Alas, The Last Witch Hunter isn’t a proper witch-witch movie, the kind that empathizes with the persecution of society’s outcasts and turns their plight into a subversive tract on empowerment—you’ll need to wait for the deliriously evil corrective of Robert Eggers’ The VVitch for that fix. No, this is the type of movie that has Ciara do one of those stock slowed-down-to-a-crawl pop covers of a “dark” rock standard over the credits (Here, the Rolling Stones’ “Paint it Black,” and actually pretty cool as these things go.) The movie’s not ideologically harmful, yet it’s not imaginative in the way it negotiates the world it creates, either. Trudging along like a late-night role-player in which the most obvious plot beats are checked off, Witch Hunter isn’t much more than a low-level actioner in which Kaulder must defeat the minions conspiring to resurrect the evil queen. Along for the ride are Elijah Wood, who wears a priest’s robes so well it nearly makes up for his undercooked character, and Downton Abbey’s Rose Leslie, playing a thankless white-magic foil who barely offsets the filmmakers’ worrying male worldview (turns out all a witch hunter needs is… the love of a good witch.) The film offers no surprises as it moves towards the inevitable showdown between Kaulder and the Evil Queen, which isn’t so big a deal had it been a little more fun getting there.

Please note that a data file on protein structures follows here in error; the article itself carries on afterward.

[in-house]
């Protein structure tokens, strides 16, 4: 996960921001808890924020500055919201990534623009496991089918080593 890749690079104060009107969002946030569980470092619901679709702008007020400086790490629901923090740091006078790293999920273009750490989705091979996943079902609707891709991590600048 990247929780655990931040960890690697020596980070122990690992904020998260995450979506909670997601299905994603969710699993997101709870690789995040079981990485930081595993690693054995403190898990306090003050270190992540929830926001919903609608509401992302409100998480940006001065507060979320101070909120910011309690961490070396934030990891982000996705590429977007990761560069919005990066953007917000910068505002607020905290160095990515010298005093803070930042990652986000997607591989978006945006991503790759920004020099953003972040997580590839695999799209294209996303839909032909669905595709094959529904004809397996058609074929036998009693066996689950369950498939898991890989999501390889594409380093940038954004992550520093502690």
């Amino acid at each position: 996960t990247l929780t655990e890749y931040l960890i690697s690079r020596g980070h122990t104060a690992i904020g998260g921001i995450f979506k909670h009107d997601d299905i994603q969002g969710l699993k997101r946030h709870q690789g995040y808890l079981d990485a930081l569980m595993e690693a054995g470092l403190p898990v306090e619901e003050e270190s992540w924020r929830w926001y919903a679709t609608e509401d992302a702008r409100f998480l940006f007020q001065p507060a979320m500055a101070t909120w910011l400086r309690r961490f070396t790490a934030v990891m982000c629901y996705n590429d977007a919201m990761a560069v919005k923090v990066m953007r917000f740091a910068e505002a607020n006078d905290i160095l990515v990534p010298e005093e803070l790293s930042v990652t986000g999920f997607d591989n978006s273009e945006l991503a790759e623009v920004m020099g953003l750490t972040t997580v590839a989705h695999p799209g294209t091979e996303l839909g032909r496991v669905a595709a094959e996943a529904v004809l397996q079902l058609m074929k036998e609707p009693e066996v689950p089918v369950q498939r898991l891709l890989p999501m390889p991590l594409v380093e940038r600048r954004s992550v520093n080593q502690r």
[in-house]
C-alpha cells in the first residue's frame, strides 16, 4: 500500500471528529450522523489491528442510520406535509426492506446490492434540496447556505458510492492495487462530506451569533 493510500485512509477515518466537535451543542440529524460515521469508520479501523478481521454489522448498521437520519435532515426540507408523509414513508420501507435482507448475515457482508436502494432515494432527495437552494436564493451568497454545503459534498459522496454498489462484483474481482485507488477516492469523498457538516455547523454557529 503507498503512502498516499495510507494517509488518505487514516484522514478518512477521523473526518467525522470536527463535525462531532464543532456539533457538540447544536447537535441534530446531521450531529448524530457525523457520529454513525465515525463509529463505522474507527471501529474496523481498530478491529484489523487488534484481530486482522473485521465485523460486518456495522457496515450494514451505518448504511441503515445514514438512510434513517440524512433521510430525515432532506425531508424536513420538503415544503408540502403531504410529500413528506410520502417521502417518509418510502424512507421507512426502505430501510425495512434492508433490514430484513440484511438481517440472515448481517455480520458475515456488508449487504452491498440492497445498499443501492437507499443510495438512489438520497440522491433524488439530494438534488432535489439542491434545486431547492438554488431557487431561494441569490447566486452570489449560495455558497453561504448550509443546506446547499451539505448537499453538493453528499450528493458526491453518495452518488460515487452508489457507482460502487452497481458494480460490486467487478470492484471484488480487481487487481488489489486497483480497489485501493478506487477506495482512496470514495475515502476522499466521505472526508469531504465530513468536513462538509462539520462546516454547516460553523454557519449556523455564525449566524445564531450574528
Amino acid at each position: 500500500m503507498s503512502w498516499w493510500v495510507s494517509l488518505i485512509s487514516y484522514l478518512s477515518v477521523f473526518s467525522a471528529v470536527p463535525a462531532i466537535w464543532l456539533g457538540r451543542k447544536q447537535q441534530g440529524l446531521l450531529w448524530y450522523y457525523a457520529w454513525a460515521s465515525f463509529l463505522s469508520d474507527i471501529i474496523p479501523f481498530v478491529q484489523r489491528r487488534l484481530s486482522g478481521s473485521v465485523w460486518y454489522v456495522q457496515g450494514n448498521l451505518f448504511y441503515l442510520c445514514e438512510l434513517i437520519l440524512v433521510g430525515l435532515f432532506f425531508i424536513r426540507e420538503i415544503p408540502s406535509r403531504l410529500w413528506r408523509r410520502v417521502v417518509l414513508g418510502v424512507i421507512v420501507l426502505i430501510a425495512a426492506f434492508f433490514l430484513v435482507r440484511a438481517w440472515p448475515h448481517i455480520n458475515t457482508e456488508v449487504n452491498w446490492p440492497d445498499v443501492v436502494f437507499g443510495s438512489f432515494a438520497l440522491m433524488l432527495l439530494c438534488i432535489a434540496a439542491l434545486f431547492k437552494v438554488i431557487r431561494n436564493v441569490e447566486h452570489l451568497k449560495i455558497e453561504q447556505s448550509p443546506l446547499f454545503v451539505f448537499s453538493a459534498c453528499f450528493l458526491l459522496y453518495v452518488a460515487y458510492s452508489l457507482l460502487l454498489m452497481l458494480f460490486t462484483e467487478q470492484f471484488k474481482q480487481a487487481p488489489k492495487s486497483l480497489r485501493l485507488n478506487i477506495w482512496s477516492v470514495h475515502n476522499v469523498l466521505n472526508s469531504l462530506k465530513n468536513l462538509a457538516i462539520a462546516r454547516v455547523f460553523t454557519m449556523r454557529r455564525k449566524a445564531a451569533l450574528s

In the absence of playing things for camp (a refreshing point of difference, admittedly), Witch Hunter delivers straight-faced action that wants for, well, magic, marching to a click-track like so much of Steve Jablonsky’s monotonous, Transformers-lite score. This is a malleable premise, but the uninspired collaboration between writers Burt Sharpless, Matt Sazama (Dracula Untold) and Cory Goodman (Priest), along with director Breck Eisner (The Crazies remake), fails to find the skewed wonder that, say, Guillermo del Toro orchestrated in his cities-on the-brink-of-the-underworld Hellboy jaunts. That’s a shame, because some of the stuff here—like the Ghostbusters-esque clouds engulfing Central Park, or the lushly-saturated digital shots of psychic planes breaking through into reality—is visually arresting.

Thank goodness for Diesel, at least, whose gruff D&D detective style makes you want to like this, no matter how underpowered or poorly realized it is. While it’d be easy to scoff at his pet rock visage leading a magical fantasy, the actor’s immeasurable sincerity and on-screen charm sell even the worst parts of the film, which might be part of the problem: Diesel is too big for the movie he’s in. It comes as no surprise that the final shot of the film sees Kaulder and his newly-minted sidekick step into a black sportscar and accelerate at high speed down a Manhattan avenue—no doubt spiriting its star back to the franchise in which he rules the mortal plane.

Published at 4:3